GMC fitness to practise proceedings operate as if GPs are ‘guilty until proven innocent’, Glasgow LMC’s Dr John Ip told the conference in Clydebank, near Glasgow, on Friday.
He argued that the ‘stressful, confusing and intrusive’ process ‘lacked compassion’ and was having a detrimental cost to GPs – forcing them to change the way they practise and damaging their health.
He won support from the majority of attending delegates that the GMC was creating a ‘climate of fear’, despite opposition from former GPC Scotland chairman Dr Dean Marshall.
Delegates also voted that GPs in Scotland should no longer be forced to attend fitness to practise panels at venues outside of Scotland, as is currently the case.
Dr Ip declined suggestions to take this aspect of the motion as a reference, saying it was not right to wrench GPs so far away from their homes and support structures during this stressful time. After winning the vote, this now goes on to become GPC policy.
GMC 'not failing doctors'
But motions claiming that the GMC was ‘inhumane’ and ‘failing doctors’ were lost, with the majority voting against them, despite a large proportion of delegates abstaining from the vote.
Dr Marshall, also the GPC’s revalidation lead, argued that although the GMC ‘does do some things particularly badly’, it is ‘not inhumane and it is not intrusive’.
Due to his past role as an LMC secretary and current role as an assessor, he told the conference he was well placed to look at the whole process, and urged delegates to vote against the motion.
‘We need to be very careful saying the GMC is failing doctors,’ he warned.
He claimed it would be more cost-effective to subsidise trips south of the border to attend fitness to practise meetings than relocate them to Scotland, but Dr Andrew Buist, deputy chairman of GPC Scotland, said he did not share concerns that it would be too expensive to host these in Scotland.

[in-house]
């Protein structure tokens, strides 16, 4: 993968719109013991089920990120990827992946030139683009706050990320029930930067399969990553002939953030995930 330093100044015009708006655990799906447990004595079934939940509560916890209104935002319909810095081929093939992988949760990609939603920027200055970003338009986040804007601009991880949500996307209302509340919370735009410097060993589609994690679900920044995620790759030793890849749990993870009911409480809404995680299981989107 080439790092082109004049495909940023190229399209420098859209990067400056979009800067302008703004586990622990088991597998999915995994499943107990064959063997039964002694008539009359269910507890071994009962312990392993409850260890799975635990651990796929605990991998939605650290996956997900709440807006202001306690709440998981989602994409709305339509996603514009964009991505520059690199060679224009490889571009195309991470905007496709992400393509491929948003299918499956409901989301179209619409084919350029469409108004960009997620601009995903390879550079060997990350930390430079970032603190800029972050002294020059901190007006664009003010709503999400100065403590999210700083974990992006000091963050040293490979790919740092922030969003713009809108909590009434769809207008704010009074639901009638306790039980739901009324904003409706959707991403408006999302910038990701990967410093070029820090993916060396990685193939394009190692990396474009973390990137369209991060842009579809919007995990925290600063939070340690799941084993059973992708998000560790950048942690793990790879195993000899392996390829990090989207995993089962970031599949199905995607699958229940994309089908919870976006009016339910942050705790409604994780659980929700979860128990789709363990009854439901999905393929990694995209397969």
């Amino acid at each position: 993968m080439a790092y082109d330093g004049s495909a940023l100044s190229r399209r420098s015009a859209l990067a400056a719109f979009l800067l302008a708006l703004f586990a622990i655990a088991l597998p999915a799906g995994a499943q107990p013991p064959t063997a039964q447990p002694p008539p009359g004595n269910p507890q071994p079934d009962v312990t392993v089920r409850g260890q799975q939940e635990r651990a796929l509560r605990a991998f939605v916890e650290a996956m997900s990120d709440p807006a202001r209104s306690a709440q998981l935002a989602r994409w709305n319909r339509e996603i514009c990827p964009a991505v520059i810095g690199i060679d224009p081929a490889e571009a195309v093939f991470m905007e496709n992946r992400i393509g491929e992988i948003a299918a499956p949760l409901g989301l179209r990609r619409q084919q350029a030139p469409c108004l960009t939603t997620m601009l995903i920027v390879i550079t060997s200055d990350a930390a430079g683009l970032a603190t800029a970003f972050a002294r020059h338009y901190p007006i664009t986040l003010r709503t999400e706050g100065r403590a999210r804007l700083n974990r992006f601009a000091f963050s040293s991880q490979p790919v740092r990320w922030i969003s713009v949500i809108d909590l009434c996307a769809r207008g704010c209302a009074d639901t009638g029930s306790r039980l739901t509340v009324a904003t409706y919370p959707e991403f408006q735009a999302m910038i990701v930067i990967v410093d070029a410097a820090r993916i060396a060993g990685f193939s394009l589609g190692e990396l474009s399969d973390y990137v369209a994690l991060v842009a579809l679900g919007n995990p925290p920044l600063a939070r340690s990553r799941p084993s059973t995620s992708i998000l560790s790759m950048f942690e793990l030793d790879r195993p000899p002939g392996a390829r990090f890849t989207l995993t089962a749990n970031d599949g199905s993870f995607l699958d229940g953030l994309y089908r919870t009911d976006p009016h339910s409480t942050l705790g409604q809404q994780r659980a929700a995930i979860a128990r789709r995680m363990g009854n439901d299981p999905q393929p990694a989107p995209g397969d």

The conference also voted unanimously to implement recommendations made in an independent report by National Patient Safety Executive chief executive Sarndrah Horsfall to reduce cases of suicide among doctors undergoing fitness to practise investigations.
Laws are outdated
GMC chief executive Niall Dickson said: ‘We have in place a comprehensive set of reforms to speed up our processes, reduce the stress of our investigations, and better support doctors who have their fitness to practise called into question.
‘These include reviewing the tone of our communications with doctors to make them clearer, simpler, and more sensitive.
‘There is much we have done and much still for us to do. However, the law that governs professional regulation is outdated and we are prevented from going further. The reforms we have been campaigning for, in the shape of the Law Commission’s Regulation of Health and Social Care Professionals Bill, would allow us to be more independent and modernise our procedures. We hope that the government will introduce this legislation as soon as possible.’